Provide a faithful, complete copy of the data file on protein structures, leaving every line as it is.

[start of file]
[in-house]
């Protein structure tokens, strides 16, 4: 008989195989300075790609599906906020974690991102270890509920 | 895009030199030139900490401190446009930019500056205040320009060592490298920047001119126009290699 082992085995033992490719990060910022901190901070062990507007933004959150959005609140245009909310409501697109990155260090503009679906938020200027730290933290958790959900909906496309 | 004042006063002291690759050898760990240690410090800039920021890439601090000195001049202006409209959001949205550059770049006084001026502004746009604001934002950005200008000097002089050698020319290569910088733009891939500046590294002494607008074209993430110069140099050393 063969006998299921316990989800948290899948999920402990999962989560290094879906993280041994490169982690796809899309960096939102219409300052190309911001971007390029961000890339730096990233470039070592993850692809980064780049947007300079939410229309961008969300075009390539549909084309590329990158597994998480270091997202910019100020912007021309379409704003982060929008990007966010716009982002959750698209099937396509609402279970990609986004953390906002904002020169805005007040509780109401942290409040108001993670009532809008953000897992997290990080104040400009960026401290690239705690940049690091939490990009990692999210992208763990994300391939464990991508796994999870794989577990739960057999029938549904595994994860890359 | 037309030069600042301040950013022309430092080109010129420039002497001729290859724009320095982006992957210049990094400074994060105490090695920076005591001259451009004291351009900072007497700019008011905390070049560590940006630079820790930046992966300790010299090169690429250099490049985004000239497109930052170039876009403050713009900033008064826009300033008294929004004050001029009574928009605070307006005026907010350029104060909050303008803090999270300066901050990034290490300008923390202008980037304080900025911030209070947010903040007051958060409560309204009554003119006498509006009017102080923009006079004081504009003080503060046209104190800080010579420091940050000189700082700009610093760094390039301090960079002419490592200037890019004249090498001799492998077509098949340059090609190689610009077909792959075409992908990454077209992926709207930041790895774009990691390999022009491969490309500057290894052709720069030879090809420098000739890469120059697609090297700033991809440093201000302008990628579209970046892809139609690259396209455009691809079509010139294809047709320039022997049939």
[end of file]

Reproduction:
[in-house]
């Protein structure tokens, strides 16, 4: 008989195989300075790609599906906020974690991102270890509920 | 895009030199030139900490401190446009930019500056205040320009060592490298920047001119126009290699 082992085995033992490719990060910022901190901070062990507007933004959150959005609140245009909310409501697109990155260090503009679906938020200027730290933290958790959900909906496309 | 004042006063002291690759050898760990240690410090800039920021890439601090000195001049202006409209959001949205550059770049006084001026502004746009604001934002950005200008000097002089050698020319290569910088733009891939500046590294002494607008074209993430110069140099050393 063969006998299921316990989800948290899948999920402990999962989560290094879906993280041994490169982690796809899309960096939102219409300052190309911001971007390029961000890339730096990233470039070592993850692809980064780049947007300079939410229309961008969300075009390539549909084309590329990158597994998480270091997202910019100020912007021309379409704003982060929008990007966010716009982002959750698209099937396509609402279970990609986004953390906002904002020169805005007040509780109401942290409040108001993670009532809008953000897992997290990080104040400009960026401290690239705690940049690091939490990009990692999210992208763990994300391939464990991508796994999870794989577990739960057999029938549904595994994860890359 | 037309030069600042301040950013022309430092080109010129420039002497001729290859724009320095982006992957210049990094400074994060105490090695920076005591001259451009004291351009900072007497700019008011905390070049560590940006630079820790930046992966300790010299090169690429250099490049985004000239497109930052170039876009403050713009900033008064826009300033008294929004004050001029009574928009605070307006005026907010350029104060909050303008803090999270300066901050990034290490300008923390202008980037304080900025911030209070947010903040007051958060409560309204009554003119006498509006009017102080923009006079004081504009003080503060046209104190800080010579420091940050000189700082700009610093760094390039301090960079002419490592200037890019004249090498001799492998077509098949340059090609190689610009077909792959075409992908990454077209992926709207930041790895774009990691390999022009491969490309500057290894052709720069030879090809420098000739890469120059697609090297700033991809440093201000302008990628579209970046892809139609690259396209455009691809079509010139294809047709320039022997049939």